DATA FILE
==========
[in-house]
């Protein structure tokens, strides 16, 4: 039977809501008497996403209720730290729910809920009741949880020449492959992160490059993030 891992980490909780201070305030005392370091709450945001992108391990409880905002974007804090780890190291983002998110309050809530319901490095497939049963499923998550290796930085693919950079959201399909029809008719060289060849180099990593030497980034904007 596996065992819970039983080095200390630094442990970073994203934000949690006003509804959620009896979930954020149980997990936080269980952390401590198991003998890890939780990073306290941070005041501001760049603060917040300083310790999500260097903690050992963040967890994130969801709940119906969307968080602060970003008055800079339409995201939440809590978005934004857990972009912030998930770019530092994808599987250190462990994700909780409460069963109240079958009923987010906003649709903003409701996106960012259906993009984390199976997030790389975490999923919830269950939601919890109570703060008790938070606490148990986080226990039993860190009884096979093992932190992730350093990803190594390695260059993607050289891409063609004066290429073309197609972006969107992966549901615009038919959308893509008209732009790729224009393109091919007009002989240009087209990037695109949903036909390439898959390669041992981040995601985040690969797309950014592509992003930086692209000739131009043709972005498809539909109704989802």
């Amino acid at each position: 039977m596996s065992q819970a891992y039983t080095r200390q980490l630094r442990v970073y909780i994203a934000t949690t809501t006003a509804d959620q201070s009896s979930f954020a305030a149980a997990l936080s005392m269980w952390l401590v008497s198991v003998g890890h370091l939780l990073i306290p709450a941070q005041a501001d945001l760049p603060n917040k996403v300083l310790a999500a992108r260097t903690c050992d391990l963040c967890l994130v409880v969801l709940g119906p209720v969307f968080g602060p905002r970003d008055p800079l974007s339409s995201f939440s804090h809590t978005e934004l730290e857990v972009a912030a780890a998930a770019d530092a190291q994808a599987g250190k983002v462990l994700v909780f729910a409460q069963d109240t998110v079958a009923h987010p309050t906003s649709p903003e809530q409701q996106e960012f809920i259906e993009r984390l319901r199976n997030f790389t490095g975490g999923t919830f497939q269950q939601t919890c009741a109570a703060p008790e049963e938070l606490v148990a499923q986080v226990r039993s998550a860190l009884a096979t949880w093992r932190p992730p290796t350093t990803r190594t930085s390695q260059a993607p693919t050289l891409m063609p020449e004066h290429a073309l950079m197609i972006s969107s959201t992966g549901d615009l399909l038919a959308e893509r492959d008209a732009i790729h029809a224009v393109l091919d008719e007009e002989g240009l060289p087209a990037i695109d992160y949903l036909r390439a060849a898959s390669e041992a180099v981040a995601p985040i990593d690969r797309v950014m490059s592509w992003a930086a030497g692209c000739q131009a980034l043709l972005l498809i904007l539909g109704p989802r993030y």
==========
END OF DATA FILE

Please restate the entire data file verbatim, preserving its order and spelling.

[in-house]
């Protein structure tokens, strides 16, 4: 039977809501008497996403209720730290729910809920009741949880020449492959992160490059993030 891992980490909780201070305030005392370091709450945001992108391990409880905002974007804090780890190291983002998110309050809530319901490095497939049963499923998550290796930085693919950079959201399909029809008719060289060849180099990593030497980034904007 596996065992819970039983080095200390630094442990970073994203934000949690006003509804959620009896979930954020149980997990936080269980952390401590198991003998890890939780990073306290941070005041501001760049603060917040300083310790999500260097903690050992963040967890994130969801709940119906969307968080602060970003008055800079339409995201939440809590978005934004857990972009912030998930770019530092994808599987250190462990994700909780409460069963109240079958009923987010906003649709903003409701996106960012259906993009984390199976997030790389975490999923919830269950939601919890109570703060008790938070606490148990986080226990039993860190009884096979093992932190992730350093990803190594390695260059993607050289891409063609004066290429073309197609972006969107992966549901615009038919959308893509008209732009790729224009393109091919007009002989240009087209990037695109949903036909390439898959390669041992981040995601985040690969797309950014592509992003930086692209000739131009043709972005498809539909109704989802």
């Amino acid at each position: 039977m596996s065992q819970a891992y039983t080095r200390q980490l630094r442990v970073y909780i994203a934000t949690t809501t006003a509804d959620q201070s009896s979930f954020a305030a149980a997990l936080s005392m269980w952390l401590v008497s198991v003998g890890h370091l939780l990073i306290p709450a941070q005041a501001d945001l760049p603060n917040k996403v300083l310790a999500a992108r260097t903690c050992d391990l963040c967890l994130v409880v969801l709940g119906p209720v969307f968080g602060p905002r970003d008055p800079l974007s339409s995201f939440s804090h809590t978005e934004l730290e857990v972009a912030a780890a998930a770019d530092a190291q994808a599987g250190k983002v462990l994700v909780f729910a409460q069963d109240t998110v079958a009923h987010p309050t906003s649709p903003e809530q409701q996106e960012f809920i259906e993009r984390l319901r199976n997030f790389t490095g975490g999923t919830f497939q269950q939601t919890c009741a109570a703060p008790e049963e938070l606490v148990a499923q986080v226990r039993s998550a860190l009884a096979t949880w093992r932190p992730p290796t350093t990803r190594t930085s390695q260059a993607p693919t050289l891409m063609p020449e004066h290429a073309l950079m197609i972006s969107s959201t992966g549901d615009l399909l038919a959308e893509r492959d008209a732009i790729h029809a224009v393109l091919d008719e007009e002989g240009l060289p087209a990037i695109d992160y949903l036909r390439a060849a898959s390669e041992a180099v981040a995601p985040i990593d690969r797309v950014m490059s592509w992003a930086a030497g692209c000739q131009a980034l043709l972005l498809i904007l539909g109704p989802r993030y």